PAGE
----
Forget Everyday Junk, Remember the Good Stuff

Sure, you can memorize every last appointment on your calendar. But you’ll have less time for what you really want to know.

I use a paper calendar.

For a guy who writes about memorizing entire Gospels, that might sound like a confession. Hypocrisy, even. How can all this stuff work, you might think, if this guy can’t even memorize when his library books are due?

Well, I didn’t say I can’t. Sure, I could set up 12 loci, one for each month, and populate them with enough locus objects and parts for each day of each month. Then I could choose mnemonic images for each kind of appointment and deadline, and attach them to the correct days in my mnemonic schedule. When needed, I could add mnemonics for the time.

Now that I say it, it does sound kind of neat. I wouldn’t have to worry about my papers getting lost or cut into princesses by creative children. The need to review would naturally keep things in my mind. The scheme definitely has its good points.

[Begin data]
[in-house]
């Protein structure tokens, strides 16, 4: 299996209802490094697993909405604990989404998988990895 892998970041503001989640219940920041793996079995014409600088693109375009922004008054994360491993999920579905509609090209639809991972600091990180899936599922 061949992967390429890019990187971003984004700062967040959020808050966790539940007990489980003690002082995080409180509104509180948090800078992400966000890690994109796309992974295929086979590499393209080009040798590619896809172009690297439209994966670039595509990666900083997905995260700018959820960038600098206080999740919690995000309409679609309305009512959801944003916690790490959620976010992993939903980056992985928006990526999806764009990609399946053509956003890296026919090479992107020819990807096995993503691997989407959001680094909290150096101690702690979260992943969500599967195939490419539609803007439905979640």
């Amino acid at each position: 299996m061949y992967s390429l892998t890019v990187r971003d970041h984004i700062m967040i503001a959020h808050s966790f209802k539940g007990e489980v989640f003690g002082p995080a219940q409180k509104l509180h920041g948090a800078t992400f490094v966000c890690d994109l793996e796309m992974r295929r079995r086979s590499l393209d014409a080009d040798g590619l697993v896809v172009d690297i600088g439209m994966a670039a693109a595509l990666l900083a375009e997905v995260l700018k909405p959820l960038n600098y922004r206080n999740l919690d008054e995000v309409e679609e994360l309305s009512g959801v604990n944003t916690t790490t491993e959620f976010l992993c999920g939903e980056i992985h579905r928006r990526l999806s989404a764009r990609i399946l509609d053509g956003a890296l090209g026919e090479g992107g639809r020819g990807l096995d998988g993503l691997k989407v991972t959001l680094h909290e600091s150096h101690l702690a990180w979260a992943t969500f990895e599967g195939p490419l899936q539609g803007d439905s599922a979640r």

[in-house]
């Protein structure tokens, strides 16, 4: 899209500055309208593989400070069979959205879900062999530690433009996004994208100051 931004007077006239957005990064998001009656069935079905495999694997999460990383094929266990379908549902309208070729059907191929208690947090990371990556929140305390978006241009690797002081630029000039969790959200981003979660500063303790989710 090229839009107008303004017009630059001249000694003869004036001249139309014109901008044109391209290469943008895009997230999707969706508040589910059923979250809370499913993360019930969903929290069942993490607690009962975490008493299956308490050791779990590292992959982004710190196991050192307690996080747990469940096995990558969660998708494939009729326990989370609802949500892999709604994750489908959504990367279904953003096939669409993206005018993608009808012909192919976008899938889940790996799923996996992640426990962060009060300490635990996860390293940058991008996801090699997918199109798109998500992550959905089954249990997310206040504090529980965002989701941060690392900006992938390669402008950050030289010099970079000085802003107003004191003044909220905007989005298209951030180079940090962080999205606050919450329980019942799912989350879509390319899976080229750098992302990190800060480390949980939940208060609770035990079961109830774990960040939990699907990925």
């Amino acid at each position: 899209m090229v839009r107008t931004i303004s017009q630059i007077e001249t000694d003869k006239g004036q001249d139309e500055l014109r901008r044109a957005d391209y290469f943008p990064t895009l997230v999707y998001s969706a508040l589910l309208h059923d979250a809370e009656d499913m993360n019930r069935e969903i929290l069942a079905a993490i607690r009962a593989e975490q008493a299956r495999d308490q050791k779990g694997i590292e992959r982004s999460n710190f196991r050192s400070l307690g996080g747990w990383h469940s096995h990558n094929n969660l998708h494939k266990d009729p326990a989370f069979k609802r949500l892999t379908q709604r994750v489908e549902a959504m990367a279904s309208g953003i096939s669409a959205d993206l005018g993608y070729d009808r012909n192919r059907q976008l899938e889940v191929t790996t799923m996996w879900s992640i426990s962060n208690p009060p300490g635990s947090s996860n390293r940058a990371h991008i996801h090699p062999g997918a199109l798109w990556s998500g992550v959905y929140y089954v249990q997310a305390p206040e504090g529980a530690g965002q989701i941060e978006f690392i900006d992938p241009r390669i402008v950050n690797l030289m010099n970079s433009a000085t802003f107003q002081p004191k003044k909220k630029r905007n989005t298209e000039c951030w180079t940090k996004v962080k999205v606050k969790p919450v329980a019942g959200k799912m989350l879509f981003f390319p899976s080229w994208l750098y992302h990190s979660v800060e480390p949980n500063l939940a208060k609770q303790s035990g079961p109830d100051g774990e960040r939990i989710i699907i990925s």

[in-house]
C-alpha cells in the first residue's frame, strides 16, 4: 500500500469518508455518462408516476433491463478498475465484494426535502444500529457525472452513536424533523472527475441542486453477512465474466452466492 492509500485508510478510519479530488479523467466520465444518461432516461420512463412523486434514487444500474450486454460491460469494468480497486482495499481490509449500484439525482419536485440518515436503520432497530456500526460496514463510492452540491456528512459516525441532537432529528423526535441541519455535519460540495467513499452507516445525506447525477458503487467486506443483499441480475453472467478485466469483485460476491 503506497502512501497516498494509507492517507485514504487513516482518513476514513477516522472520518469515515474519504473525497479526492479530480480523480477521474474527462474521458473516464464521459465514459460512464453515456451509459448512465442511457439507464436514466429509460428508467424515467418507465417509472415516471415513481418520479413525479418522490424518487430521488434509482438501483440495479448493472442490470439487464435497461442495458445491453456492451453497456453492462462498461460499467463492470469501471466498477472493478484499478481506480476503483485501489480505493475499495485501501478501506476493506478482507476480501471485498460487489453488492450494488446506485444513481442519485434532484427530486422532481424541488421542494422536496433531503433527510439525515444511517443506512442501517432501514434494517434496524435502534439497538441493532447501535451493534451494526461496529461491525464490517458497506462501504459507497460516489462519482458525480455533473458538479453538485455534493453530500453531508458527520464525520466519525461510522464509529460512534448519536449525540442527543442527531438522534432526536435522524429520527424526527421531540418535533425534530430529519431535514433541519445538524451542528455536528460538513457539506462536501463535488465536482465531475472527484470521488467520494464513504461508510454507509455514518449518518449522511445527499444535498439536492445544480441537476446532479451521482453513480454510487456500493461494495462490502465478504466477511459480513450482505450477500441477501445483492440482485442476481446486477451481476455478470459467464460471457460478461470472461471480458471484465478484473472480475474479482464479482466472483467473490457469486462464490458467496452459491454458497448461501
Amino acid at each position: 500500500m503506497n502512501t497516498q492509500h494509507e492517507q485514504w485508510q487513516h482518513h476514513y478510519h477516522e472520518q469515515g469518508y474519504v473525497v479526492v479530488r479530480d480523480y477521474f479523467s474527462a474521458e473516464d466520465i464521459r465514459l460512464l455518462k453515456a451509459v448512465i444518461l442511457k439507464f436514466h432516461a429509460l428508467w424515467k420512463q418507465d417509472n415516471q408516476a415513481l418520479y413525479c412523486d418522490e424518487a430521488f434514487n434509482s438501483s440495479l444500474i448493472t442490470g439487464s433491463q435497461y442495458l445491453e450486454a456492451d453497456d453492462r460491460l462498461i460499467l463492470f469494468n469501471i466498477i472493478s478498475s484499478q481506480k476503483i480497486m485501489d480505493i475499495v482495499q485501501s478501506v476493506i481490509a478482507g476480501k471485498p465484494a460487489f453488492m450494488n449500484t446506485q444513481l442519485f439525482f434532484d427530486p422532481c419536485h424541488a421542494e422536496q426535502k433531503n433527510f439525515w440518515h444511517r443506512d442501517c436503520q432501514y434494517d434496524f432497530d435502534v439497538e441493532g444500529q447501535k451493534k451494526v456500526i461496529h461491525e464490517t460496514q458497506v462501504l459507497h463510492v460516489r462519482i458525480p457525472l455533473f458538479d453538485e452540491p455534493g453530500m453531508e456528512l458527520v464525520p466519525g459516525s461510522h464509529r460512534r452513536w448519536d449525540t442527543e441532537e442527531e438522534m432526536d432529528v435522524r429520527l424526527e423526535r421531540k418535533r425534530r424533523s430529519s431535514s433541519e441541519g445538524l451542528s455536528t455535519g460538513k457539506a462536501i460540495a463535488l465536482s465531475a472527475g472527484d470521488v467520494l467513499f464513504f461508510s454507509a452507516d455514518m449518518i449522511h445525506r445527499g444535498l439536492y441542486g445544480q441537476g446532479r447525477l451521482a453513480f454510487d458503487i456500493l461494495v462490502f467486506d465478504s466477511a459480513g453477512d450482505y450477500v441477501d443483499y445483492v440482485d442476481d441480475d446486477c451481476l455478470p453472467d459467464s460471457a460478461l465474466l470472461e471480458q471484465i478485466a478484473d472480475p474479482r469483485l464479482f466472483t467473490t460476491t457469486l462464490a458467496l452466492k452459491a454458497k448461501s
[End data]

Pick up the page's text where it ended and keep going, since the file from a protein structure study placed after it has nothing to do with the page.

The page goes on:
But life is short, and you have to choose your memories carefully. Do I really need to go to all that trouble?

My paper calendar seems to work just fine. I can fit eight weeks at once on a letter sheet. (I use pdfcalendar; it’s free, and you can customize your calendar.) I keep sheets handy for the next few months, with the current sheet on top. The whole stack lives on my desk, in the folder pocket of what used to be the back cover of a binder. Adding a deadline or getting an overview of the current month or so is quite fast. At least as fast as a PDA or calendar program would be, if not faster.

Of course, I do use all sorts of computer trickery (and other papers) to manage my projects and Get Things Done. Man, I could memorize all this stuff too.

But I don’t think I will. The systems I have already work. The information’s there when I need it. When I don’t need it anymore, I’m glad to forget it.

Memorizing all this would take more time. And that [time could be better spent][ek] elsewhere.

Just because you can memorize something doesn’t mean you need to, or even that you ought to. In my case, at least, paper and computers really are better tools for managing these daily details.

If civilization collapses and paper costs two cows a sheet, I can always reconsider. (And I mean collapse. Medieval civilization didn’t charge anything near that price for good, reusable parchment.)

Right now, with civilization at full throttle, I have better things to remember. What I remember becomes my worldview. I’d rather not take up space with library due dates.